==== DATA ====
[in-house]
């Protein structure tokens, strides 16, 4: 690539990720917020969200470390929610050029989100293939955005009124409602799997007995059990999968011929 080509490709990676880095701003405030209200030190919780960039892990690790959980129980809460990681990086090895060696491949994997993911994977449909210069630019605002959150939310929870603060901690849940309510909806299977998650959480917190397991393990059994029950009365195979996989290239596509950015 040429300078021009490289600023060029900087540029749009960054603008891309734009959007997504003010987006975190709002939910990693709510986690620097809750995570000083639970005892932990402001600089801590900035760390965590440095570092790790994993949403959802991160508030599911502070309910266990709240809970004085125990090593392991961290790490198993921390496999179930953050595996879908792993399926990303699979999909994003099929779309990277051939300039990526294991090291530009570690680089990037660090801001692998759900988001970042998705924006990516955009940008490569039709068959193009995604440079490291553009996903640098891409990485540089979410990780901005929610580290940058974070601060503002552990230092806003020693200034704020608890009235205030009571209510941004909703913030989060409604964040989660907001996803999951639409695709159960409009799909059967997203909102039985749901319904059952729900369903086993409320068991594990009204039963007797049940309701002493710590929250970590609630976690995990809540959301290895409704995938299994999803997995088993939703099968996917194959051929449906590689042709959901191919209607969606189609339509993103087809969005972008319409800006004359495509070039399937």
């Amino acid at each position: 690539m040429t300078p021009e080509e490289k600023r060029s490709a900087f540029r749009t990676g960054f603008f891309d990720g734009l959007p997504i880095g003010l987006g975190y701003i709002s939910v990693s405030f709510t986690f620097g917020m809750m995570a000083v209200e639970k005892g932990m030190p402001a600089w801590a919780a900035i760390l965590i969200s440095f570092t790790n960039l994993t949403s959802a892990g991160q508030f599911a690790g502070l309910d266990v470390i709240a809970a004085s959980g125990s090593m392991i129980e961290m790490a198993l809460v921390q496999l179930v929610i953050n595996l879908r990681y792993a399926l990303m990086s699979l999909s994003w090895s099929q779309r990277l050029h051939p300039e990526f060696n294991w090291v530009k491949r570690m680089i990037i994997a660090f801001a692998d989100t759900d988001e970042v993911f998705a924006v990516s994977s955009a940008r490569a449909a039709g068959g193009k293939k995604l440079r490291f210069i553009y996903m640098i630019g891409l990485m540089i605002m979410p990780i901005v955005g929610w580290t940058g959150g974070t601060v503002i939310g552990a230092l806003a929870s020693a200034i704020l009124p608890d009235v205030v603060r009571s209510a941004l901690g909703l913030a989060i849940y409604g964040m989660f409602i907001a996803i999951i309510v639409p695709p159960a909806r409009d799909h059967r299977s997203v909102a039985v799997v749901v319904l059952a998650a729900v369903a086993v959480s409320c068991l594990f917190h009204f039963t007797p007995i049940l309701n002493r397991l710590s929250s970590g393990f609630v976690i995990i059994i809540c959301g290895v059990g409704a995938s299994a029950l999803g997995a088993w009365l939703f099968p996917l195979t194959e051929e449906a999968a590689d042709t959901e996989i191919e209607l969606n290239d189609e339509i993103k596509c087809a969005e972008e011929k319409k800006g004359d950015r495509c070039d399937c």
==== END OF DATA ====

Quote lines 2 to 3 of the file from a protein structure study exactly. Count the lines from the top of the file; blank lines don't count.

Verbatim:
């Protein structure tokens, strides 16, 4: 690539990720917020969200470390929610050029989100293939955005009124409602799997007995059990999968011929 080509490709990676880095701003405030209200030190919780960039892990690790959980129980809460990681990086090895060696491949994997993911994977449909210069630019605002959150939310929870603060901690849940309510909806299977998650959480917190397991393990059994029950009365195979996989290239596509950015 040429300078021009490289600023060029900087540029749009960054603008891309734009959007997504003010987006975190709002939910990693709510986690620097809750995570000083639970005892932990402001600089801590900035760390965590440095570092790790994993949403959802991160508030599911502070309910266990709240809970004085125990090593392991961290790490198993921390496999179930953050595996879908792993399926990303699979999909994003099929779309990277051939300039990526294991090291530009570690680089990037660090801001692998759900988001970042998705924006990516955009940008490569039709068959193009995604440079490291553009996903640098891409990485540089979410990780901005929610580290940058974070601060503002552990230092806003020693200034704020608890009235205030009571209510941004909703913030989060409604964040989660907001996803999951639409695709159960409009799909059967997203909102039985749901319904059952729900369903086993409320068991594990009204039963007797049940309701002493710590929250970590609630976690995990809540959301290895409704995938299994999803997995088993939703099968996917194959051929449906590689042709959901191919209607969606189609339509993103087809969005972008319409800006004359495509070039399937």
């Amino acid at each position: 690539m040429t300078p021009e080509e490289k600023r060029s490709a900087f540029r749009t990676g960054f603008f891309d990720g734009l959007p997504i880095g003010l987006g975190y701003i709002s939910v990693s405030f709510t986690f620097g917020m809750m995570a000083v209200e639970k005892g932990m030190p402001a600089w801590a919780a900035i760390l965590i969200s440095f570092t790790n960039l994993t949403s959802a892990g991160q508030f599911a690790g502070l309910d266990v470390i709240a809970a004085s959980g125990s090593m392991i129980e961290m790490a198993l809460v921390q496999l179930v929610i953050n595996l879908r990681y792993a399926l990303m990086s699979l999909s994003w090895s099929q779309r990277l050029h051939p300039e990526f060696n294991w090291v530009k491949r570690m680089i990037i994997a660090f801001a692998d989100t759900d988001e970042v993911f998705a924006v990516s994977s955009a940008r490569a449909a039709g068959g193009k293939k995604l440079r490291f210069i553009y996903m640098i630019g891409l990485m540089i605002m979410p990780i901005v955005g929610w580290t940058g959150g974070t601060v503002i939310g552990a230092l806003a929870s020693a200034i704020l009124p608890d009235v205030v603060r009571s209510a941004l901690g909703l913030a989060i849940y409604g964040m989660f409602i907001a996803i999951i309510v639409p695709p159960a909806r409009d799909h059967r299977s997203v909102a039985v799997v749901v319904l059952a998650a729900v369903a086993v959480s409320c068991l594990f917190h009204f039963t007797p007995i049940l309701n002493r397991l710590s929250s970590g393990f609630v976690i995990i059994i809540c959301g290895v059990g409704a995938s299994a029950l999803g997995a088993w009365l939703f099968p996917l195979t194959e051929e449906a999968a590689d042709t959901e996989i191919e209607l969606n290239d189609e339509i993103k596509c087809a969005e972008e011929k319409k800006g004359d950015r495509c070039d399937c």